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Pepsi: The game changer

Pepsi’s cricket World Cup campaign, which displays experiments and surprises on the field, is fun and highly watchable. It also embellishes Pepsi’s core value, which is about irreverence and breaking rules

Pepsi's campaign for the ICC World Cup, which has just broken, looks pretty promising; at least going by the first ad, which should serve as a taste of things to come.  

Readers will recall that a few Cups ago, Coke was the official sponsor for the World Cup, which prompted Pepsi to run that tongue-in-cheek but very effective campaign, 'Nothing official about it'. Well, this time Pepsi is the official global partner of the ICC World Cup 2011. The bad boy is now the class monitor. But instead of going all serious and official about it, they have tried to 'change the game', and this strategy makes the campaign fun and highly watchable.



Apparently, they have signed up a number of cricket stars for the campaign and the names include MS Dhoni, Virender Sehwag, Kevin Pietersen and Harbhajan Singh. Each ad will feature a peculiar technique perfected by each player… and how that quirky act has helped change the game of cricket.

While the full campaign will break in time, the Dhoni ad is now on air. And this one features the Indian captain's famed and unique 'helicopter shot'. The ad is about how and where (much like in the Bollywood film Lagaan), he picked up this strange stroke. The setting is the rural hinterland, and we discover that Dhoni learnt the helicopter shot on a hay-cutting machine. The action of which is quite similar to the cricket stroke. Later, of course, the scene shifts to the stadium where Dhoni is see blasting runs with his trademark helicopter shot.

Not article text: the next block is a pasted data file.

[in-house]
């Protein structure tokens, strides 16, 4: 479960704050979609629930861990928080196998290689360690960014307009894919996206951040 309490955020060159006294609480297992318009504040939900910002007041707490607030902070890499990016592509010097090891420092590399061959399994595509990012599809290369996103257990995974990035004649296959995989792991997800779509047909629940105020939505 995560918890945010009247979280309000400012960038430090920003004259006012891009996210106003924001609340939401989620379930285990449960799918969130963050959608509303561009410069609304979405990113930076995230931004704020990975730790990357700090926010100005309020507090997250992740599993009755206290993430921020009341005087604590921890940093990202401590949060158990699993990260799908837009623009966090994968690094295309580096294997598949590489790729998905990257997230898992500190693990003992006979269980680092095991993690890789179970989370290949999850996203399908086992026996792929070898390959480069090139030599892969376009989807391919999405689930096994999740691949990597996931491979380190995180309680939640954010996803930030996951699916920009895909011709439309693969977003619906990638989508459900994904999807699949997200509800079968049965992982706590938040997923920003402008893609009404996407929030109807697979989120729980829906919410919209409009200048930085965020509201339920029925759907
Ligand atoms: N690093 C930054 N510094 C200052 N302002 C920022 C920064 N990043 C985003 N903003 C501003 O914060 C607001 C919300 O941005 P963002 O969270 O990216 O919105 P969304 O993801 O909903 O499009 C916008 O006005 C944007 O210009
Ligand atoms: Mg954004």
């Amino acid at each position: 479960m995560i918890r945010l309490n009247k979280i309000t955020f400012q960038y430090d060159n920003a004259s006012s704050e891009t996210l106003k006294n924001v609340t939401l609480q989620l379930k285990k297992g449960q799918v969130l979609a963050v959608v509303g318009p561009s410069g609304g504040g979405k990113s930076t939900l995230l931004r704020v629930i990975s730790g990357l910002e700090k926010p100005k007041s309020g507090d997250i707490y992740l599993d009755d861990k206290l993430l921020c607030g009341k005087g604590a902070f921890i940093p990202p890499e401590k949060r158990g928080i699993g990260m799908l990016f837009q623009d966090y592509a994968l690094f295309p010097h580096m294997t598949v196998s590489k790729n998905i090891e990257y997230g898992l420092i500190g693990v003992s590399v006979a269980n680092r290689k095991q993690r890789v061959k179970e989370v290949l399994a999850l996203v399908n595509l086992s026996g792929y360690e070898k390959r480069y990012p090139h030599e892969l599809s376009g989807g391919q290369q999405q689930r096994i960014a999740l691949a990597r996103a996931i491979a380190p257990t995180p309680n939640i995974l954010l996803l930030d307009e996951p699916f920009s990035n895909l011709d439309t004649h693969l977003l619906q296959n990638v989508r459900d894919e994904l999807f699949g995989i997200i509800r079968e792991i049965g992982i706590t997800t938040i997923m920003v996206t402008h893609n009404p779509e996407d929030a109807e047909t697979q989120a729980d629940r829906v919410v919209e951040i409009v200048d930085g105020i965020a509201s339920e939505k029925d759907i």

Reportedly, the other ads will feature Kevin Pietersen's 'switch hit', Virender Sehwag's 'upper cut' and Harbhajan Singh's 'doosra'. Naturally, with a story provided in each.

I like this approach. Not just because it's entertaining, but because it keeps in step with the changing times. For the one-dayers and the 20/20 matches, the audiences basically come to have some quick fun, and have no time or patience for pure cricket. They look forward to experiments and surprises, so they will connect with this idea.

On another front, the campaign also embellishes Pepsi's core value, which is about irreverence and breaking rules. (Unlike Coke.) And 'change the game' falls nicely in line with that brand personality. So, despite being the official sponsor, Pepsi has managed to hold on to its attitude.Net net: Good insight; sound strategic thinking; unique creative renditions. All that good advertising must possess.

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